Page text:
It is with this understanding that the present document lays out a vision that derives from actual needs at the regional level and also rests on an awareness of global dynamics. Since its establishment in 2009, the Cooperation Council of Turkic Speaking States, shortly known as the Turkic Council, has taken its strength from the commonalities in language, culture and shared past of our peoples. This has provided a favorable basis for the gradual institutionalization of cooperation among its Member States to evolve into a regional organization.
The course taken by the Turkic Council is now duly reflected in its new name, Organization of Turkic States.
Over the last several years, the Turkic Council had begun to widen and deepen its cooperative work across a range of fields.
Relying on the political will of its independent and sovereign Member States, the Organization now represents an increasingly effective platform for collaboration that promises to generate greater mutual support and solidarity in line with the needs of its members.
This on-going process needs to be supported by a forward-looking, realistic vision. Turkic World Vision – 2040 aims to develop such a framework to support the capacity of its members to address, individually and collectively, the challenges of our time.
The existing spirit of cooperation will be harnessed to serve the fundamental objective of each Member State to raise the political, economic, social and cultural standards of their societies. Through cooperative mechanisms and joint projects, pooling of experiences and offering material and intellectual resources when needed, the Organization will provide a robust and transparent platform of growing cooperation and solidarity.
Cognizant of global and regional geopolitical realities, the Organization will endeavor to function as a positive and increasingly capable group ready to engage all partners willing to cooperate constructively towards the attainment of regional and international peace, stability and prosperity. In this process, the Organization will uphold international law and the culture of multilateral cooperation aimed at supporting a predicable state of affairs internationally.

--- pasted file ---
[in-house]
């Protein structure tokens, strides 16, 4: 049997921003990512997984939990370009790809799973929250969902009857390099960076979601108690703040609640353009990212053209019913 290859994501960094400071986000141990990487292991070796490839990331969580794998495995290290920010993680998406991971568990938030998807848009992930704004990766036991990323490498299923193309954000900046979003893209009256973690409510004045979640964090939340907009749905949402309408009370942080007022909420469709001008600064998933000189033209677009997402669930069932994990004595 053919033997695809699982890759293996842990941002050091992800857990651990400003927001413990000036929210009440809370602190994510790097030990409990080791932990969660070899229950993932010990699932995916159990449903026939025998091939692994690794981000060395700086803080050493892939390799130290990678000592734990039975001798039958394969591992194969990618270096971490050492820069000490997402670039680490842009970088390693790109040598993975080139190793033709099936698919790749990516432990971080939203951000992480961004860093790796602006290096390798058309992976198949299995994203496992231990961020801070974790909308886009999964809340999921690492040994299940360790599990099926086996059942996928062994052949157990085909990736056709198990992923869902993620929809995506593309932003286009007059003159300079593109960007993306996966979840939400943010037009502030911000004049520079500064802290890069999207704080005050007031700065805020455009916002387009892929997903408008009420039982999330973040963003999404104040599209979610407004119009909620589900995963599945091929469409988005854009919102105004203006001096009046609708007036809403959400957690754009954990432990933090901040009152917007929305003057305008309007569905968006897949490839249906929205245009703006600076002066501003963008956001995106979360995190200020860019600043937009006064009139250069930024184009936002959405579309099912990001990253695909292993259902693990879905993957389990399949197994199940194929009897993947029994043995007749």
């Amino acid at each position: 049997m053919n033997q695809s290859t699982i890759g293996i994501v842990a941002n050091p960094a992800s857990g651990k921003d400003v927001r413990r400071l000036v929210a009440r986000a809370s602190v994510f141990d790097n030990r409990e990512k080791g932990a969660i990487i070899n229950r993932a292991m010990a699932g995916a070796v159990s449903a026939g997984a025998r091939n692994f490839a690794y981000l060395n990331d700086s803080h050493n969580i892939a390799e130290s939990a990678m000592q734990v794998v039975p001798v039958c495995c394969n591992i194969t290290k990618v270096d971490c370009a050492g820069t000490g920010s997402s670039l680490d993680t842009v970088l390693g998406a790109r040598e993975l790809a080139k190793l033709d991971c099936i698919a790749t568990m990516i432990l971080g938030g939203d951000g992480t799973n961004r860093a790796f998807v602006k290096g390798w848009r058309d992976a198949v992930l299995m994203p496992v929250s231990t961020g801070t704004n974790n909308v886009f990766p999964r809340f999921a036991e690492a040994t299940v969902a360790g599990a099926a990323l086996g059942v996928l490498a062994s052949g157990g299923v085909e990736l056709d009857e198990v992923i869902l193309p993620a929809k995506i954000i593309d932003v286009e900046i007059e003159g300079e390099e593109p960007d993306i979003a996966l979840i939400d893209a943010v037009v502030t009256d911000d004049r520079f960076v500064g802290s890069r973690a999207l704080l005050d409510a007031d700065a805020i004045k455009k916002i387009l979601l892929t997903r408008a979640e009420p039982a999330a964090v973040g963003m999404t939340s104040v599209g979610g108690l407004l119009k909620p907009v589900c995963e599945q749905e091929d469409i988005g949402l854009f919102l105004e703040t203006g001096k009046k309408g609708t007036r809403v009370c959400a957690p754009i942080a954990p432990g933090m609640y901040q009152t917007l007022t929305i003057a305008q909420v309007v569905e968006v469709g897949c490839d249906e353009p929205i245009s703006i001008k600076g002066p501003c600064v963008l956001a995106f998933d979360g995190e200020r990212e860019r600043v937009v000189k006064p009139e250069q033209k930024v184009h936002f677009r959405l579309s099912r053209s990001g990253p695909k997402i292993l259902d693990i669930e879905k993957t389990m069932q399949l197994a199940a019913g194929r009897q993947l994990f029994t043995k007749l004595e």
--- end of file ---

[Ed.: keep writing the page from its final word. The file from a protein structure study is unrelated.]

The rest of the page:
Turkic cooperation has been providing added value for the Member States, both strategically and politically. Strategically, because it offers opportunities for different joint development projects and brings the Member States and their citizens closer.
Politically, Turkic cooperation has been contributing to addressing the regional and global challenges faced by the Member States with a cooperative spirit.
By harmonizing national capacities where appropriate, the Organization will continue to serve as an important tool for achieving this more effectively. In this context, Turkic World Vision – 2040 will provide direction for individual and joint action by the Member States to further build their administrative capacities to serve the needs and aspirations of their people.
The Vision, based on four pillars, provides a strategic approach promising to render each Member State stronger nationally and stronger as a group, without prejudice to their already existing international commitments.
The space of cooperation, development and solidarity the Organization aims to build will rest upon mutual interests, trust and respect facilitated by the fraternal affinities between the Member States. Given its broader goals, positive engagement with other countries and international organizations will be a key course of action for the Organization.